Federal prosecutors have charged a unilateral Russian and Canadian citizen with involvement in a global campaign to spread ransomware dubbed LockBit.
Mikhail Vasiliev, 33, from Bradford, Ontario, Canada, was detained in the late month of October in Ontario by authorities at Interpol confirmed. He is currently detained in Canada and is now in the process of being deported to the US.
Federal prosecutors claimed that Vasiliev was helping to infect networks across the globe by using LockBit. However, officials from Europol claimed that he’s one of the top law enforcement agencies’ targets due to the large number of ransomware attacks that have been well-known in which he participated.
LockBit was first noticed in September 2019. It quickly became a standout, while most of them are operated manually, LockBit largely automated its tasks, enabling it to spread without human oversight after the initial breach. It was used on over 1,000 organizations across the US as well as around the world. In addition, LockBit is available on forums for brokers underground that typically require sellers to pay a deposit. Customers can only be reimbursed if the products work according to the specifications. As a sign of their faith and determination in their commitment to the product, LockBit vendors had paid more than $75,000 as of May 2020.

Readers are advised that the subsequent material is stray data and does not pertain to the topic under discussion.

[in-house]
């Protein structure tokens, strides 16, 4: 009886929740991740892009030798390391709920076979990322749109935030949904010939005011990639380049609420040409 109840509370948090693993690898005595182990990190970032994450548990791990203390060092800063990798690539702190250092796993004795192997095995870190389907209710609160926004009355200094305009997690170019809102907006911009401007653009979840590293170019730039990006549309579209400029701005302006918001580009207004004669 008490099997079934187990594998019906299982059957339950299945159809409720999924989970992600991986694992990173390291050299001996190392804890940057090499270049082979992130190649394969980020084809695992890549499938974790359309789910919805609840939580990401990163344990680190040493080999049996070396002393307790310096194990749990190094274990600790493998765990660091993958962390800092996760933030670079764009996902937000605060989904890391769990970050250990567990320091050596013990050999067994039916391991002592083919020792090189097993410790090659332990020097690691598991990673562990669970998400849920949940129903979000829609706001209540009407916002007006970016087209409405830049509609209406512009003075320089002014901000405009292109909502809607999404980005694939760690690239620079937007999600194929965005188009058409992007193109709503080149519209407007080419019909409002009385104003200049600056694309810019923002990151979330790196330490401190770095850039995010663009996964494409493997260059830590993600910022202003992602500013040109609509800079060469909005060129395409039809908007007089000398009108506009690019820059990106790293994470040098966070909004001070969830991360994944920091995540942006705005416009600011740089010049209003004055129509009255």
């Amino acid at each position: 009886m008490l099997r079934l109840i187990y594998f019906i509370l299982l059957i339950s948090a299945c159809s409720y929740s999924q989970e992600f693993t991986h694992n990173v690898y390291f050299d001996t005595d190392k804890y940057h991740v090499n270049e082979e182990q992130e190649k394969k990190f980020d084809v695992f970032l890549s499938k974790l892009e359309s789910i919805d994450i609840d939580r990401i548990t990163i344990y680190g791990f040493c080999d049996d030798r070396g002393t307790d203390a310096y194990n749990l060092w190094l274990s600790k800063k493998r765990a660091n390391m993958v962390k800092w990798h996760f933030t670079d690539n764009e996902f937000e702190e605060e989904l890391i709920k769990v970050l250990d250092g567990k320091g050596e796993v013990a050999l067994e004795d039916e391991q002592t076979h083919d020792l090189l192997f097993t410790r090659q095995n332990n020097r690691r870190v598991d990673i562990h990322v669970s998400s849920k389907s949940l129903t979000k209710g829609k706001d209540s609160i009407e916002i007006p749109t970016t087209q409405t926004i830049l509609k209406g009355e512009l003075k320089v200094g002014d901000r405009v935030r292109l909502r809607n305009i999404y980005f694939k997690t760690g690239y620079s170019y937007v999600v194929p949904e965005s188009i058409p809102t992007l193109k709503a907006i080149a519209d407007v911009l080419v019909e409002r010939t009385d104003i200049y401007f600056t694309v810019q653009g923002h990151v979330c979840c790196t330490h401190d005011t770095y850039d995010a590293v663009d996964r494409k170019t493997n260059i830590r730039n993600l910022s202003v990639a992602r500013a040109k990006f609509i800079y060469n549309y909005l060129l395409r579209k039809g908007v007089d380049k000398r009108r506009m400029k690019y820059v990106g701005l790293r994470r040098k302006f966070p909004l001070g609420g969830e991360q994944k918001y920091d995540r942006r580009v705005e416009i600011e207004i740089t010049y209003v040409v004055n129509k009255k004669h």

Ransomware programs today, LockBit operates under a dual extortion plan. First, if victims don’t pay, they are denied access to gigabytes or Terabytes of files and have their data circulating through the internet known as “the dark Web,” which anyone can access.
Vasiliev is accused of deliberately conspiring to damage computers and send ransomware. If he is convicted, he could face up to five years ‘ imprisonment. However, it’s unclear if and when the defendant will plead an agreement to plead guilty in court.
Vasiliev was detained by Canadian Mounted Police, who were assisted by investigators of the French Gendarmerie, the FBI, and EUROPOL’s European Cybercrime Center. The police seized two guns, eight computers, 32 hard drives, and around $405,000 worth of cryptocurrency. Authorities have been looking into LockBit since the beginning of 2020.